Today, more and more couples are living together without the bond of marriage – to the tune of a 1,500% increase from 1960 to 2001. These numbers have only continued to rise as the marriage rate falls. Surprisingly, not all of these unmarried couples are young. About half of these unmarried couples are under 35, but the other half is over 35. A quarter are over 50 years of age.
What does this mean in terms of estate planning? A lot of work. As always, the law trails significantly behind changes in modern society. Perpetually stuck in 1950, the law views marriage is a sacred institution and fails to recognize that just as serious of a relationship can exist without the bond of marriage.
Without an estate plan to tell a judge otherwise, the law views your unmarried significant other as no more significant to you than a stranger.
In regards to healthcare, your significant other might not be informed of an accident involving you. They cannot speak with your doctors if you are incapacitated to learn about your condition and prognosis. They cannot accept or reject certain treatments on your behalf, or move you to another health care provider. Your significant other might not even be able to view and pay your medical bills without your consent – which cannot happen if you are incapacitated and in a hospital in the first place.
After your passing, your significant other will not receive any of your personal possessions, have no rights to live in your house even if you have been cohabiting there together, has no rights to your pension, IRA, or life insurance proceeds in order to continue their standard of living unless you specifically named that person, and cannot claim your remains and see to your funeral.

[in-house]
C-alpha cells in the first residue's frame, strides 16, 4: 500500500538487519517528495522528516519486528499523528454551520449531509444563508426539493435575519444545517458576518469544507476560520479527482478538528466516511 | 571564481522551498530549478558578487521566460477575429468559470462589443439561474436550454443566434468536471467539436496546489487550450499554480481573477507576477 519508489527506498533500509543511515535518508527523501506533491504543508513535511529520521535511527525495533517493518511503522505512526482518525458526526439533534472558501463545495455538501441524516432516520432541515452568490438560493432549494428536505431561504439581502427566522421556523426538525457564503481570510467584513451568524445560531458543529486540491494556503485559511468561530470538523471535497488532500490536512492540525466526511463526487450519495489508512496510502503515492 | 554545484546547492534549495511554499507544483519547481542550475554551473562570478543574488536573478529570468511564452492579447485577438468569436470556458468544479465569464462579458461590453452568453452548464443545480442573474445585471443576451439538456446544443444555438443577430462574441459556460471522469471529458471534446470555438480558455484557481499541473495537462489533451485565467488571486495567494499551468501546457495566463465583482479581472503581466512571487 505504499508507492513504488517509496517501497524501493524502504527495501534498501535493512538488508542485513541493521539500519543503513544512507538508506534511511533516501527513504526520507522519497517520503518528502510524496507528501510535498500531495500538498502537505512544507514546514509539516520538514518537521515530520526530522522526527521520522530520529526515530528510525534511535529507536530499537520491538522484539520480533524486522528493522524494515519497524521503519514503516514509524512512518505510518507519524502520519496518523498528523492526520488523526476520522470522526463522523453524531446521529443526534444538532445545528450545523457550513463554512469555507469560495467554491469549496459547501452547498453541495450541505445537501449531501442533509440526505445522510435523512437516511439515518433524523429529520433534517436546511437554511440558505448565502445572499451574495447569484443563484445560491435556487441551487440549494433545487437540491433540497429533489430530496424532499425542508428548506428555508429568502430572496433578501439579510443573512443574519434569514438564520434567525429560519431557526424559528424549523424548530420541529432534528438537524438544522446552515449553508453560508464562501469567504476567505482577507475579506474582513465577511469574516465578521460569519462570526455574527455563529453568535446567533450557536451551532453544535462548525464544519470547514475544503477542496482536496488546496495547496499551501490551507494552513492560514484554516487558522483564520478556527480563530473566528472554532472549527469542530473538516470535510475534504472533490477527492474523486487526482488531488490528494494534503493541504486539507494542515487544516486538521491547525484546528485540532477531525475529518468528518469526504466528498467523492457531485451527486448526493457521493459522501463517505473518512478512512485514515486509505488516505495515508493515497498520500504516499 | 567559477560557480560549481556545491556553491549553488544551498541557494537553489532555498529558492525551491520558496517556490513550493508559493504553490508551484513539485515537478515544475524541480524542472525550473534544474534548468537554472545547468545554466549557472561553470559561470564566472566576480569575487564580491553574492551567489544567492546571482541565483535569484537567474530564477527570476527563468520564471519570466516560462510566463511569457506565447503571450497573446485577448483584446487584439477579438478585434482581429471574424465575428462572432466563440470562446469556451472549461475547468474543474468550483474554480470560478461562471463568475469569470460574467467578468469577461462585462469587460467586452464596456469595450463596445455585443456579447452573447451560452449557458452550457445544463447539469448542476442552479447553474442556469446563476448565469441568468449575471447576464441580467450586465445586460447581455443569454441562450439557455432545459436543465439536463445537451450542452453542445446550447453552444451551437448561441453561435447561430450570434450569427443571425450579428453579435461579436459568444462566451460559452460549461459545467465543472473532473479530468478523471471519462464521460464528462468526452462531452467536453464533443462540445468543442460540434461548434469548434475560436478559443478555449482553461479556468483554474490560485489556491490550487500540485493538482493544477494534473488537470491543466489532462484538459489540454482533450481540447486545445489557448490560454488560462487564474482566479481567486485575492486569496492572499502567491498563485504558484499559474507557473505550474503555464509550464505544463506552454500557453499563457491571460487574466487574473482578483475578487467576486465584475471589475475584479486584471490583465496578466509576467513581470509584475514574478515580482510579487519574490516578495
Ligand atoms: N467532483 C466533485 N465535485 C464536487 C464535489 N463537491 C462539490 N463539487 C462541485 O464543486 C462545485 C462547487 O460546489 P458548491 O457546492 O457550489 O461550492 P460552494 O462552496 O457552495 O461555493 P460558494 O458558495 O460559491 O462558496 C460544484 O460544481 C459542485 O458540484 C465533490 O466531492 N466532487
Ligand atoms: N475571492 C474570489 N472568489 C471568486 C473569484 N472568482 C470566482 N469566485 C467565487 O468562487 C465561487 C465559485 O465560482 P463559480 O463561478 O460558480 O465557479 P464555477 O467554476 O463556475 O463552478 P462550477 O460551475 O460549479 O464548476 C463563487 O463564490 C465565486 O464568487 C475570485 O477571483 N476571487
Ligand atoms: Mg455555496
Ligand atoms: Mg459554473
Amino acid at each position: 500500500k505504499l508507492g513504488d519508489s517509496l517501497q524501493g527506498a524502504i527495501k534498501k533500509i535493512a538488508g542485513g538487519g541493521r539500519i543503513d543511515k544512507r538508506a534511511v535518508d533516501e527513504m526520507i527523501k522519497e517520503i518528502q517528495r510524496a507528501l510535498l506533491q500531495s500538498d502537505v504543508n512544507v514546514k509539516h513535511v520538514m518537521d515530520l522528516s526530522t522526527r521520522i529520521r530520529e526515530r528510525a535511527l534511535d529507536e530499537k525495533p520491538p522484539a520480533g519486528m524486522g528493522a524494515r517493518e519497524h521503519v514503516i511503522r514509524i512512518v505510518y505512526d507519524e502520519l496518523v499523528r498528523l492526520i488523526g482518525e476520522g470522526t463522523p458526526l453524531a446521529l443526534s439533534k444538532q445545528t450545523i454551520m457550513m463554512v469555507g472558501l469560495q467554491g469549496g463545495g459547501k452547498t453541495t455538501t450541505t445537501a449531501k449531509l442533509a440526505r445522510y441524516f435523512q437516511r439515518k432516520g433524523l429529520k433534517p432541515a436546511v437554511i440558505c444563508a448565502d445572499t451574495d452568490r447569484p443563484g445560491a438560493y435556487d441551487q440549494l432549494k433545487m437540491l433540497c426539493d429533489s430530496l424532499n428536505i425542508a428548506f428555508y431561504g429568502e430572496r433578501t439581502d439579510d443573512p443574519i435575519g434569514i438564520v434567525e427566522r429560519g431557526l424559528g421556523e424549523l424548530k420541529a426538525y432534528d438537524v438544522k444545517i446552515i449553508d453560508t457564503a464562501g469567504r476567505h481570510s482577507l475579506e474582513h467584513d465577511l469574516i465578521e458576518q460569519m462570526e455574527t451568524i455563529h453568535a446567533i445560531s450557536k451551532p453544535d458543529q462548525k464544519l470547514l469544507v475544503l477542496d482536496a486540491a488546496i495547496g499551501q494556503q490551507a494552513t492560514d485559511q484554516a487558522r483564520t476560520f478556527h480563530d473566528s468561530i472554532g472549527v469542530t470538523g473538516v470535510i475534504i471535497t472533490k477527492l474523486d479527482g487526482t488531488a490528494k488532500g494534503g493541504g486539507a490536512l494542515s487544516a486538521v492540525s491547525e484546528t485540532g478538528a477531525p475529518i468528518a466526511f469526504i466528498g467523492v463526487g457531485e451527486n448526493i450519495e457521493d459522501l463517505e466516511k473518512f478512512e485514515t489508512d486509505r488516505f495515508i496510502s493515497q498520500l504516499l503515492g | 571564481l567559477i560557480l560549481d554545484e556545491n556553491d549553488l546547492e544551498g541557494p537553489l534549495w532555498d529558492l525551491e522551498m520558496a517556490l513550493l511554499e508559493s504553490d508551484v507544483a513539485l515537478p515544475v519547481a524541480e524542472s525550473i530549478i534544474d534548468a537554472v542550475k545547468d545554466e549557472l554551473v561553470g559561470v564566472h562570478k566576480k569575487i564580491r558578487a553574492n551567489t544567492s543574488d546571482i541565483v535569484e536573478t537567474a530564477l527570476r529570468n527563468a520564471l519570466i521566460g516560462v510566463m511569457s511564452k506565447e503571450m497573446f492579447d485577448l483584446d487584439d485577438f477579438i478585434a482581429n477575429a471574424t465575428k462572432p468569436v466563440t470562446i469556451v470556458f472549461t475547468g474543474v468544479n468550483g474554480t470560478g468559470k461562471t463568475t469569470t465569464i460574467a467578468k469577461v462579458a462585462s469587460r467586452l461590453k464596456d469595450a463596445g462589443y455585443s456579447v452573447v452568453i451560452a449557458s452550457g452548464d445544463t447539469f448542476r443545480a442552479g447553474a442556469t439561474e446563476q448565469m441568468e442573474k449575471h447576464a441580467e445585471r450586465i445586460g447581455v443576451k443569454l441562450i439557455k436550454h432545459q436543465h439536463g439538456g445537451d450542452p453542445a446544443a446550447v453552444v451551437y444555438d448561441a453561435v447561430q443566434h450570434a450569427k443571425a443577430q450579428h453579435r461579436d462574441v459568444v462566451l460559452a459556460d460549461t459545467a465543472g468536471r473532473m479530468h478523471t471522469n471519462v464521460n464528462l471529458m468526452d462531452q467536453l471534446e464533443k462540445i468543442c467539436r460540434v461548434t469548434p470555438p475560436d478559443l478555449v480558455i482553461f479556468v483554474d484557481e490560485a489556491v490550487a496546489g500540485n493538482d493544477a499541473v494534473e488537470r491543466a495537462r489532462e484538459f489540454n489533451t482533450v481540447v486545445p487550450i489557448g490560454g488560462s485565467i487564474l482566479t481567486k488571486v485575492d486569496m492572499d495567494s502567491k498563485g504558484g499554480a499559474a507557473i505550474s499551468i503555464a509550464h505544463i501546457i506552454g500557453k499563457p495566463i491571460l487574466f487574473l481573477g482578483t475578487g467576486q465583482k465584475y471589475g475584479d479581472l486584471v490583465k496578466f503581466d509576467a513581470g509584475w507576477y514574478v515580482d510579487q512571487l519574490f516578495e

Any property you owned jointly together will not go to your significant other like it would if you were married. This type of special inheritance law for married couples is called “tenancy by the entirety” or “joint tenancy with rights of survivorship.” Without a marriage, there is no right of survivorship. Instead of passing entirely to your significant other, your half will be divided among your heirs, who will have ownership rights to the property – and therefore could divide it or force a sale.
As you can see, these default laws strongly favor married couples and can cause real problems for the increasing number of committed couples cohabiting without marriage. It is extremely important to have an estate plan in place which ensures that your significant other can have access to your health care information, may make health care decisions on your behalf if you are incapacitated, can directly inherit your assets, or alternatively, have access and use of them until their own passing before then going to your descendants. Research data provided by the Pew Research Center, and a New York Times article.
Disclaimer: The choice of an attorney is an important one and should not be based solely on advertisements such as this one. No attorney-client relationship is formed until you have received a signed engagement letter.